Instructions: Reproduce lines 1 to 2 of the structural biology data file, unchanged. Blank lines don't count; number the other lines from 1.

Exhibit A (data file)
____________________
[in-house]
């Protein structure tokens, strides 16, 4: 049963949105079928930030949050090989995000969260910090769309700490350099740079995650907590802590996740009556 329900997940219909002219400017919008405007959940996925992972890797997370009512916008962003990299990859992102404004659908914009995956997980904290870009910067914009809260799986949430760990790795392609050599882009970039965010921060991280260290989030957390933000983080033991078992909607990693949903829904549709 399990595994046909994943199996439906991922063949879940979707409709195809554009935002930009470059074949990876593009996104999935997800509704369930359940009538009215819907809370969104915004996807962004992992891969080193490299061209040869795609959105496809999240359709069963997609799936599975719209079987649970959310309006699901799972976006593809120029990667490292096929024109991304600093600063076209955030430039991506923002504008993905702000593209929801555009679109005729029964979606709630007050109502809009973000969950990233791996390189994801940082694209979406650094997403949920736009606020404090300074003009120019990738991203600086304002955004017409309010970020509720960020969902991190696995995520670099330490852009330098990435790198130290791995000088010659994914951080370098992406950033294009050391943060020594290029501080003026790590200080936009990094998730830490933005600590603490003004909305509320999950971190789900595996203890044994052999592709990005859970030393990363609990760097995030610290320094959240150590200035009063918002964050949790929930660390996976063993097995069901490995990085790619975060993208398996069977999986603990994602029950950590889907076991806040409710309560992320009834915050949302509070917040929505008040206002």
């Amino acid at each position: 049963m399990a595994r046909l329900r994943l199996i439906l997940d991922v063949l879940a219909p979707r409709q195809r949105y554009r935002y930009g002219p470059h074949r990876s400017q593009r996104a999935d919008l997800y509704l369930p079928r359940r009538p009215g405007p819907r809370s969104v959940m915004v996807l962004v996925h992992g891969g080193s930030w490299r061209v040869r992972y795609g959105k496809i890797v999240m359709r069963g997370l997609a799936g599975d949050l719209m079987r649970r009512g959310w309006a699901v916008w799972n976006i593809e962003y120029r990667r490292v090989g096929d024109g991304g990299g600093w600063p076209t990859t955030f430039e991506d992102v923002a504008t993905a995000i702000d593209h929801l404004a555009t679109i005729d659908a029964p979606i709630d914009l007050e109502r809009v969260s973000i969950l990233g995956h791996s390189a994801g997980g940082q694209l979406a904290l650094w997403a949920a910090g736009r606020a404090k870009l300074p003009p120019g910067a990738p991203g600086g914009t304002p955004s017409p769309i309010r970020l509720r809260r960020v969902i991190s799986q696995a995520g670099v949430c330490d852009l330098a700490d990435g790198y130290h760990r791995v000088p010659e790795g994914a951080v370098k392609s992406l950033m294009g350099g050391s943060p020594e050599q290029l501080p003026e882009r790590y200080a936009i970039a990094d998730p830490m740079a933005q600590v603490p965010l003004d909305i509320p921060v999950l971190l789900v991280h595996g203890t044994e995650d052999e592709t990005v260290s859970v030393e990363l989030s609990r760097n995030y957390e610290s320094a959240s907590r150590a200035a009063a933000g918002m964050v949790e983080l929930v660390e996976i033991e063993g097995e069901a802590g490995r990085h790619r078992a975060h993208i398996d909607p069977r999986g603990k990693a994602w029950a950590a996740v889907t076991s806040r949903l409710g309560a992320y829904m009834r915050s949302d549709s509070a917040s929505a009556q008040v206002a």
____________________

[in-house]
């Protein structure tokens, strides 16, 4: 049963949105079928930030949050090989995000969260910090769309700490350099740079995650907590802590996740009556 329900997940219909002219400017919008405007959940996925992972890797997370009512916008962003990299990859992102404004659908914009995956997980904290870009910067914009809260799986949430760990790795392609050599882009970039965010921060991280260290989030957390933000983080033991078992909607990693949903829904549709 399990595994046909994943199996439906991922063949879940979707409709195809554009935002930009470059074949990876593009996104999935997800509704369930359940009538009215819907809370969104915004996807962004992992891969080193490299061209040869795609959105496809999240359709069963997609799936599975719209079987649970959310309006699901799972976006593809120029990667490292096929024109991304600093600063076209955030430039991506923002504008993905702000593209929801555009679109005729029964979606709630007050109502809009973000969950990233791996390189994801940082694209979406650094997403949920736009606020404090300074003009120019990738991203600086304002955004017409309010970020509720960020969902991190696995995520670099330490852009330098990435790198130290791995000088010659994914951080370098992406950033294009050391943060020594290029501080003026790590200080936009990094998730830490933005600590603490003004909305509320999950971190789900595996203890044994052999592709990005859970030393990363609990760097995030610290320094959240150590200035009063918002964050949790929930660390996976063993097995069901490995990085790619975060993208398996069977999986603990994602029950950590889907076991806040409710309560992320009834915050949302509070917040929505008040206002």